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Arvie B. Carroll v. James A. Yates


April 28, 2011


The opinion of the court was delivered by: Sheila K. Oberto United States Magistrate Judge


Screening Order

I. Screening Requirement and Standard

Plaintiff Arvie B. Carroll, a state prisoner proceeding pro se and in forma pauperis, filed this civil rights action pursuant to 42 U.S.C. § 1983 and California law on April 9, 2010. On April 12, 2011, Plaintiff filed an amended complaint as a matter of right. Fed. R. Civ. P. 15(a).

The Court is required to screen complaints brought by prisoners seeking relief against a governmental entity or an officer or employee of a governmental entity. 28 U.S.C. § 1915A(a). The Court must dismiss a complaint or portion thereof if the prisoner has raised claims that are legally "frivolous or malicious," that fail to state a claim upon which relief may be granted, or that seek monetary relief from a defendant who is immune from such relief. 28 U.S.C. § 1915A(b)(1), (2). "Notwithstanding any filing fee, or any portion thereof, that may have been paid, the court shall dismiss the case at any time if the court determines that . . . the action or appeal . . . fails to state a claim upon which relief may be granted." 28 U.S.C. § 1915(e)(2)(B)(ii).

A complaint must contain "a short and plain statement of the claim showing that the pleader is entitled to relief. . . ." Fed. R. Civ. P. 8(a)(2). Detailed factual allegations are not required, but "[t]hreadbare recitals of the elements of a cause of action, supported by mere conclusory statements, do not suffice," Ashcroft v. Iqbal, ___ U.S. ___, ___, 129 S.Ct. 1937, 1949 (2009) (citing Bell Atlantic Corp. v. Twombly, 550 U.S. 544, 555, 127 S.Ct. 1955 (2007)), and courts "are not required to indulge unwarranted inferences," Doe I v. Wal-Mart Stores, Inc., 572 F.3d 677, 681 (9th Cir. 2009) (internal quotation marks and citation omitted). While factual allegations are accepted as true, legal conclusions are not. Iqbal, 129 S.Ct. at 1949.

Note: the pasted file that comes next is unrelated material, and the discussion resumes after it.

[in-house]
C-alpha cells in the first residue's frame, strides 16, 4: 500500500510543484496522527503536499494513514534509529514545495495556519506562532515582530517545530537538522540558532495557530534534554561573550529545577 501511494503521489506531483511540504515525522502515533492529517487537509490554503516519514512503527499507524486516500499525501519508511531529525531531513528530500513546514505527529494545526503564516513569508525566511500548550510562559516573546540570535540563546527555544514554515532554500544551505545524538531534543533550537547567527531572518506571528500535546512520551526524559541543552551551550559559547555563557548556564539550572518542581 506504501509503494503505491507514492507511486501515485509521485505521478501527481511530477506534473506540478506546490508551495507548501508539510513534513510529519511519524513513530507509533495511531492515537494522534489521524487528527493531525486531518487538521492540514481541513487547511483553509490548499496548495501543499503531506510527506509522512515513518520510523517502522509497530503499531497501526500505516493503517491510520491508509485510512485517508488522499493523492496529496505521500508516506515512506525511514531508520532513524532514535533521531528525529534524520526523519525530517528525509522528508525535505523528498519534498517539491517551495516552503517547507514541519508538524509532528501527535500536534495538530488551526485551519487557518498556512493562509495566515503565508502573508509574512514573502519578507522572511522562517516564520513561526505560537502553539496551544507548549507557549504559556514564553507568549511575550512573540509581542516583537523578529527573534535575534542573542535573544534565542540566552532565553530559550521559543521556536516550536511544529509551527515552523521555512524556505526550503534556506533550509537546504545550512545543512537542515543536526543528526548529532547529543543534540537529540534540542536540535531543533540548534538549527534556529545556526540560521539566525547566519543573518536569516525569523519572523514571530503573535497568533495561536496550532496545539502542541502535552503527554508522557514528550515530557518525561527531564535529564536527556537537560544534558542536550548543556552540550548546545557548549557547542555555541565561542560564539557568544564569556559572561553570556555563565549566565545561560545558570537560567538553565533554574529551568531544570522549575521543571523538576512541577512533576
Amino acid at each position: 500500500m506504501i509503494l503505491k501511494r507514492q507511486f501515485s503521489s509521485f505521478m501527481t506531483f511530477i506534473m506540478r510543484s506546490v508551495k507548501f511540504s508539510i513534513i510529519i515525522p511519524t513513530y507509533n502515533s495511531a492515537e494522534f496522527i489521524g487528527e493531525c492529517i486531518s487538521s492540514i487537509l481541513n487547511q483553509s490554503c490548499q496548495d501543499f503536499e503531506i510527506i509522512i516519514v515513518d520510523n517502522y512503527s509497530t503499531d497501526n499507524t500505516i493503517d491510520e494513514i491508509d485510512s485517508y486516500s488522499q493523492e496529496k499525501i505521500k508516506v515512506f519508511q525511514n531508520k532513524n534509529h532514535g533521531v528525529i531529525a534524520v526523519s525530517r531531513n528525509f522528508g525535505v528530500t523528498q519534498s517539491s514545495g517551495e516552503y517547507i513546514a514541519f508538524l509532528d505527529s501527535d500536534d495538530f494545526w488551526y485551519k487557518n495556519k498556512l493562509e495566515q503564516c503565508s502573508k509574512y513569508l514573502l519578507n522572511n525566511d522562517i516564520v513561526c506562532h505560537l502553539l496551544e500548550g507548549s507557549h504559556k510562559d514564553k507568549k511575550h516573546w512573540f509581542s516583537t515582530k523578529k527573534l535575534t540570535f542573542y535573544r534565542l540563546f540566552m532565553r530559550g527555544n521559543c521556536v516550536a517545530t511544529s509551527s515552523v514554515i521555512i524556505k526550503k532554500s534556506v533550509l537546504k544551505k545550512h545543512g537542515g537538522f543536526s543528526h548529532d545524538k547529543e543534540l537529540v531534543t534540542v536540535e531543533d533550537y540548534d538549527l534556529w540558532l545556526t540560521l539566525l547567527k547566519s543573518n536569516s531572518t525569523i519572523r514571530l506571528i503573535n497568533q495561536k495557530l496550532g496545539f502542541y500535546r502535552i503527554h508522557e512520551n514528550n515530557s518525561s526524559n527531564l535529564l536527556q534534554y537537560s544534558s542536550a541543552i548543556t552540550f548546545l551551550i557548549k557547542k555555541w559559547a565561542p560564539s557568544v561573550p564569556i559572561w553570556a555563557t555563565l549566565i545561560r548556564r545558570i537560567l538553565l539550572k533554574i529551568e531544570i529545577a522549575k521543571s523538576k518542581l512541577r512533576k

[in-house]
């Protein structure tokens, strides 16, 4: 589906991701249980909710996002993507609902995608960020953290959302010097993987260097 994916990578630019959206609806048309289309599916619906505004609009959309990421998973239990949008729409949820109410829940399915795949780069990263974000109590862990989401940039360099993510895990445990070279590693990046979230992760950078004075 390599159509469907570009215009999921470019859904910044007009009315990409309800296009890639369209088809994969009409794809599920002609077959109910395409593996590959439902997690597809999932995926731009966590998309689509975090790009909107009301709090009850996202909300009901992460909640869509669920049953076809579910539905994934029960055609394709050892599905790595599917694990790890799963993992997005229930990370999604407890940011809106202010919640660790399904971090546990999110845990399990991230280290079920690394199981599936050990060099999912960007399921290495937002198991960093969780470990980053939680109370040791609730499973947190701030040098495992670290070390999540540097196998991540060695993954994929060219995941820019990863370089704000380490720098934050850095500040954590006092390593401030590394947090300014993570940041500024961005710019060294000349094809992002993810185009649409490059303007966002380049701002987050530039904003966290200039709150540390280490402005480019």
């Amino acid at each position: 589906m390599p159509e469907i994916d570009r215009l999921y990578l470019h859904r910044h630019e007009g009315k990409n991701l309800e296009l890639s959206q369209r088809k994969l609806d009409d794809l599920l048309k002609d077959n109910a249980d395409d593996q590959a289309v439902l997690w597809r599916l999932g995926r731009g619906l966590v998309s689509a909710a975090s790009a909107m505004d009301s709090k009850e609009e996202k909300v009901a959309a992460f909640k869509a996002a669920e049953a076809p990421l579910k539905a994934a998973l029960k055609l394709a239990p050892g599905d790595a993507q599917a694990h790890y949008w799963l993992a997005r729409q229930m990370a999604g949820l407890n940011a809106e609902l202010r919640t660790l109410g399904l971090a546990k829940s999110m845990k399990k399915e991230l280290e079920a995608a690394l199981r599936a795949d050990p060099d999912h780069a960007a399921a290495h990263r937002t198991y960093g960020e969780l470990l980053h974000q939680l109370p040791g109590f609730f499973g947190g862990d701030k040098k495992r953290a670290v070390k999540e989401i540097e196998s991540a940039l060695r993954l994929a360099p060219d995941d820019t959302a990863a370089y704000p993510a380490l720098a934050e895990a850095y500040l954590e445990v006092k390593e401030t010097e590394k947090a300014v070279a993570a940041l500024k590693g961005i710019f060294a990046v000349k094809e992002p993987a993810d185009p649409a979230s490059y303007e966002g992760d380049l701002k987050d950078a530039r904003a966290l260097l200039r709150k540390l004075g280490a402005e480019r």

To state a claim, Plaintiff must demonstrate that each defendantpersonally participated in the deprivation of his rights. Iqbal, 129 S.Ct. at 1949; Jones v. Williams, 297 F.3d 930, 934 (9th Cir. 2002). This requires the presentation of factual allegations sufficient to state a plausible claim for relief. Iqbal, 129 S.Ct. at 1949-50; Moss v. U.S. Secret Service, 572 F.3d 962, 969 (9th Cir. 2009). The mere possibility of misconduct falls short of meeting this plausibility standard. Iqbal, 129 S.Ct. at 1949-50; Moss, 572 F.3d at 969.